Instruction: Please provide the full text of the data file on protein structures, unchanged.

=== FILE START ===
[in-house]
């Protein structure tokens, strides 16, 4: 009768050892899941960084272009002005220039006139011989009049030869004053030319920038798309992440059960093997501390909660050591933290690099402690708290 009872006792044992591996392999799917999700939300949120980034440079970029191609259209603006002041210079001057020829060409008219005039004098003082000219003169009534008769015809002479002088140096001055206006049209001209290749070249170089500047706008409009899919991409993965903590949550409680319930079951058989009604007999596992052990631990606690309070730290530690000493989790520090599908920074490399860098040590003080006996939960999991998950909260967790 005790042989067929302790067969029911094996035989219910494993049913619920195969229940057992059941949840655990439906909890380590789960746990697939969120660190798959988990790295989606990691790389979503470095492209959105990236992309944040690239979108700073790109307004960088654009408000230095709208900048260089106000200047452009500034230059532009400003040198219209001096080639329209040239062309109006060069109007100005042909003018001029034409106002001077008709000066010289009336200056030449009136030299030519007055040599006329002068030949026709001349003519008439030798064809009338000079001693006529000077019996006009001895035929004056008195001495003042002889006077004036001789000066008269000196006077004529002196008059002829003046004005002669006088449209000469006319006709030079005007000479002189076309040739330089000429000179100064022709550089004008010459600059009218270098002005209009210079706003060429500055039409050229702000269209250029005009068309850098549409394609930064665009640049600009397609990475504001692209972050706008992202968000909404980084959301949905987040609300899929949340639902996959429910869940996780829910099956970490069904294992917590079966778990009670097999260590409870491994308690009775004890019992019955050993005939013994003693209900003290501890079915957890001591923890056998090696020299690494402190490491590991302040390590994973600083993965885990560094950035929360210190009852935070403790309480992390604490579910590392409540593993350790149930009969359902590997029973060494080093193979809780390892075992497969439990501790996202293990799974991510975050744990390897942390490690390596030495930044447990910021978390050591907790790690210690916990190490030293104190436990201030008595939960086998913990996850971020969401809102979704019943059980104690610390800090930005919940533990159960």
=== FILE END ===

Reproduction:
[in-house]
């Protein structure tokens, strides 16, 4: 009768050892899941960084272009002005220039006139011989009049030869004053030319920038798309992440059960093997501390909660050591933290690099402690708290 009872006792044992591996392999799917999700939300949120980034440079970029191609259209603006002041210079001057020829060409008219005039004098003082000219003169009534008769015809002479002088140096001055206006049209001209290749070249170089500047706008409009899919991409993965903590949550409680319930079951058989009604007999596992052990631990606690309070730290530690000493989790520090599908920074490399860098040590003080006996939960999991998950909260967790 005790042989067929302790067969029911094996035989219910494993049913619920195969229940057992059941949840655990439906909890380590789960746990697939969120660190798959988990790295989606990691790389979503470095492209959105990236992309944040690239979108700073790109307004960088654009408000230095709208900048260089106000200047452009500034230059532009400003040198219209001096080639329209040239062309109006060069109007100005042909003018001029034409106002001077008709000066010289009336200056030449009136030299030519007055040599006329002068030949026709001349003519008439030798064809009338000079001693006529000077019996006009001895035929004056008195001495003042002889006077004036001789000066008269000196006077004529002196008059002829003046004005002669006088449209000469006319006709030079005007000479002189076309040739330089000429000179100064022709550089004008010459600059009218270098002005209009210079706003060429500055039409050229702000269209250029005009068309850098549409394609930064665009640049600009397609990475504001692209972050706008992202968000909404980084959301949905987040609300899929949340639902996959429910869940996780829910099956970490069904294992917590079966778990009670097999260590409870491994308690009775004890019992019955050993005939013994003693209900003290501890079915957890001591923890056998090696020299690494402190490491590991302040390590994973600083993965885990560094950035929360210190009852935070403790309480992390604490579910590392409540593993350790149930009969359902590997029973060494080093193979809780390892075992497969439990501790996202293990799974991510975050744990390897942390490690390596030495930044447990910021978390050591907790790690210690916990190490030293104190436990201030008595939960086998913990996850971020969401809102979704019943059980104690610390800090930005919940533990159960």